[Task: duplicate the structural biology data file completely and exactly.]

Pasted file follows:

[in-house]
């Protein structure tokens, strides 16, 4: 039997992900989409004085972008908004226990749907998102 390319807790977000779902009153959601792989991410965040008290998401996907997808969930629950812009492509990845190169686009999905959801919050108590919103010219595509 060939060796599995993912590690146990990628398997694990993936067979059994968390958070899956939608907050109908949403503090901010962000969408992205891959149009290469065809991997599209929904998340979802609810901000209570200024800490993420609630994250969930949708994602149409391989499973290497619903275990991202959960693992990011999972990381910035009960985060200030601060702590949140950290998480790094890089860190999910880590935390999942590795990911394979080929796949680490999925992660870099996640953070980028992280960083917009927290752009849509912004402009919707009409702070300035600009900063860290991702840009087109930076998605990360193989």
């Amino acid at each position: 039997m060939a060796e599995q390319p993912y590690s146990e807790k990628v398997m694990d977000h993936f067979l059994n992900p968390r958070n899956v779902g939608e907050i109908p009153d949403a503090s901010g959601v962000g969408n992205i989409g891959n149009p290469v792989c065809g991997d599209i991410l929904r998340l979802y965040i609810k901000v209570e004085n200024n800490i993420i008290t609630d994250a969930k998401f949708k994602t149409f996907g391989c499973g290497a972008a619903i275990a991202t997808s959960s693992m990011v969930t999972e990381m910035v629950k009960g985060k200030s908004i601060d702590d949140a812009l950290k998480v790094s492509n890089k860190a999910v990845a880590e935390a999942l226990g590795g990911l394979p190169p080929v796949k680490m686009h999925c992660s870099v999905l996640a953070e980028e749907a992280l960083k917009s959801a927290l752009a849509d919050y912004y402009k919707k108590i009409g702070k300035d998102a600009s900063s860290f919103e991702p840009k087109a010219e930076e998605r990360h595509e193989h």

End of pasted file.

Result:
[in-house]
């Protein structure tokens, strides 16, 4: 039997992900989409004085972008908004226990749907998102 390319807790977000779902009153959601792989991410965040008290998401996907997808969930629950812009492509990845190169686009999905959801919050108590919103010219595509 060939060796599995993912590690146990990628398997694990993936067979059994968390958070899956939608907050109908949403503090901010962000969408992205891959149009290469065809991997599209929904998340979802609810901000209570200024800490993420609630994250969930949708994602149409391989499973290497619903275990991202959960693992990011999972990381910035009960985060200030601060702590949140950290998480790094890089860190999910880590935390999942590795990911394979080929796949680490999925992660870099996640953070980028992280960083917009927290752009849509912004402009919707009409702070300035600009900063860290991702840009087109930076998605990360193989």
């Amino acid at each position: 039997m060939a060796e599995q390319p993912y590690s146990e807790k990628v398997m694990d977000h993936f067979l059994n992900p968390r958070n899956v779902g939608e907050i109908p009153d949403a503090s901010g959601v962000g969408n992205i989409g891959n149009p290469v792989c065809g991997d599209i991410l929904r998340l979802y965040i609810k901000v209570e004085n200024n800490i993420i008290t609630d994250a969930k998401f949708k994602t149409f996907g391989c499973g290497a972008a619903i275990a991202t997808s959960s693992m990011v969930t999972e990381m910035v629950k009960g985060k200030s908004i601060d702590d949140a812009l950290k998480v790094s492509n890089k860190a999910v990845a880590e935390a999942l226990g590795g990911l394979p190169p080929v796949k680490m686009h999925c992660s870099v999905l996640a953070e980028e749907a992280l960083k917009s959801a927290l752009a849509d919050y912004y402009k919707k108590i009409g702070k300035d998102a600009s900063s860290f919103e991702p840009k087109a010219e930076e998605r990360h595509e193989h």